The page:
The View from Rock Bottom


When a friend of mine received a difficult diagnosis, she chose to share it on Facebook as she tried to process her feelings. She was grappling with her new reality: At barely 21 years of age she had a chronic, incurable condition, one that meant coping with daily pain and a gradually worsening disability for the rest of her life. Understandably, she was reaching out to friends and loved ones online for support as she struggled with the news.

As I scrolled down to leave some words of encouragement on her post, one particular comment jumped out and grabbed my attention: “Don’t speak that over yourself. You do not have fibromyalgia! I rebuke that in the name of Jesus! God wants you well. Speak healing over yourself.”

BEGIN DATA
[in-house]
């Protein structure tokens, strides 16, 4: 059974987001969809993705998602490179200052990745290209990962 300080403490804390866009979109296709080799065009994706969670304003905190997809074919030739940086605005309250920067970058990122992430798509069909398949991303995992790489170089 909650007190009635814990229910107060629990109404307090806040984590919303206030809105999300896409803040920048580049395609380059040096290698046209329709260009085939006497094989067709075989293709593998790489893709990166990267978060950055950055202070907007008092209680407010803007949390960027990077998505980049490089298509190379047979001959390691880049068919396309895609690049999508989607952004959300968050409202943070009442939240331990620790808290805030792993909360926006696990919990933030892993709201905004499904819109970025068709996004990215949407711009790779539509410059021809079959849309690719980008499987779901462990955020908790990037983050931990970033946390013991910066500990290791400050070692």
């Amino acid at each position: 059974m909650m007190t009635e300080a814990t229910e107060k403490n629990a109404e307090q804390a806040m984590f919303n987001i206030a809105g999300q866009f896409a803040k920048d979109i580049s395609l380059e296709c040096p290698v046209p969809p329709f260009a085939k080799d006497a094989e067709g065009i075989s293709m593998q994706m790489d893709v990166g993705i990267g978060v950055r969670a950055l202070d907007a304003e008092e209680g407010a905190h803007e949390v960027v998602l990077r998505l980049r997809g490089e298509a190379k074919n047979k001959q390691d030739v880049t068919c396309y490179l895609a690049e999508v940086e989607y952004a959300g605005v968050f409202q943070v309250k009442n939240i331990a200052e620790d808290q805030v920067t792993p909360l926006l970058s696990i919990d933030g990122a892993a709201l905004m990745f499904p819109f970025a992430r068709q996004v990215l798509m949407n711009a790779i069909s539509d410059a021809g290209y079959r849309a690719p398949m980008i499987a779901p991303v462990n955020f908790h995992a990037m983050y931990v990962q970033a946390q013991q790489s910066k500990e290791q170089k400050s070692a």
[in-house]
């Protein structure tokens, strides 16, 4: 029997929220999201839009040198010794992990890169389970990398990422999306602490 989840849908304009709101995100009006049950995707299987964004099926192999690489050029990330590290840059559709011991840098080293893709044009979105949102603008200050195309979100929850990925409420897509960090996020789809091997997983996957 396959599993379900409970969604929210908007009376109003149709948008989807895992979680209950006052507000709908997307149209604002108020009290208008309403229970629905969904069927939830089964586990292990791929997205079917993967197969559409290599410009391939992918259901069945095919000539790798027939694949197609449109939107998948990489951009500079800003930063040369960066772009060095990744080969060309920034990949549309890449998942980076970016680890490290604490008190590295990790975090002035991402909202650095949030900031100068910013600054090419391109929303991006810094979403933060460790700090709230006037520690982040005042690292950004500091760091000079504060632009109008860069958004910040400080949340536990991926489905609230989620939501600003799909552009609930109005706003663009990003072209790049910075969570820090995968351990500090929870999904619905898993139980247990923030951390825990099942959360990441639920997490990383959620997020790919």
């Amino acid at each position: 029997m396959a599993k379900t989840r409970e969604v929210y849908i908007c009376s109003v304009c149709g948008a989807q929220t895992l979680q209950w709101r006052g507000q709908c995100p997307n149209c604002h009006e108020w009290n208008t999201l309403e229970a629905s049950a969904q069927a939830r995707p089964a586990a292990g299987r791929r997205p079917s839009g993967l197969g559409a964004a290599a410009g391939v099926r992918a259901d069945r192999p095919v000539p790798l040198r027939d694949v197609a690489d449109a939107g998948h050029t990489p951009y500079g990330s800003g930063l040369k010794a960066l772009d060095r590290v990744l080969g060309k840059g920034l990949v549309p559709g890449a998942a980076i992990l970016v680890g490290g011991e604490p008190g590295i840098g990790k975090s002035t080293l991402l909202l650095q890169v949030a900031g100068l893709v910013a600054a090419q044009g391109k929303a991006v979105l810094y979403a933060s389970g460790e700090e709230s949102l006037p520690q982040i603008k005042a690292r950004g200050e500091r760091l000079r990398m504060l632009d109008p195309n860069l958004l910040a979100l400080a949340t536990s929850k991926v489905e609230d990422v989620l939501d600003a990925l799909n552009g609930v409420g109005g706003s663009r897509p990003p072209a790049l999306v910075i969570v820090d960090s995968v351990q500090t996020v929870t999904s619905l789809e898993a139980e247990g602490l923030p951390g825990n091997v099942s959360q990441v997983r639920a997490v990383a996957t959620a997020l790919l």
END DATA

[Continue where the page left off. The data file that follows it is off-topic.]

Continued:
As much as I was taken aback by the post, I really shouldn’t have been. This was a sentiment I had heard so many times in my own 15-year struggle with chronic pain and disability. In fact, just the day before I read that post, a well-meaning connection had sent me an email suggesting I should listen to an online sermon on disease and healing. The message description includes the following statement: “[Religion] even tries to make us believe that sickness is a blessing. That’s just not true. God wants you well.” In the sermon, the preacher points to stories of Jesus healing the blind and calling the lame to rise up and walk, and he claims emphatically that the New Testament offers an undeniable precedent that Jesus would always heal anyone who truly asks for it, and the healing would always be immediate and complete. He goes on to explain that Jesus had instantly defeated all earthly diseases by His death on the cross, a belief he supports almost entirely with a single line from a single verse: “With his wounds we are healed” (Isaiah 53:5).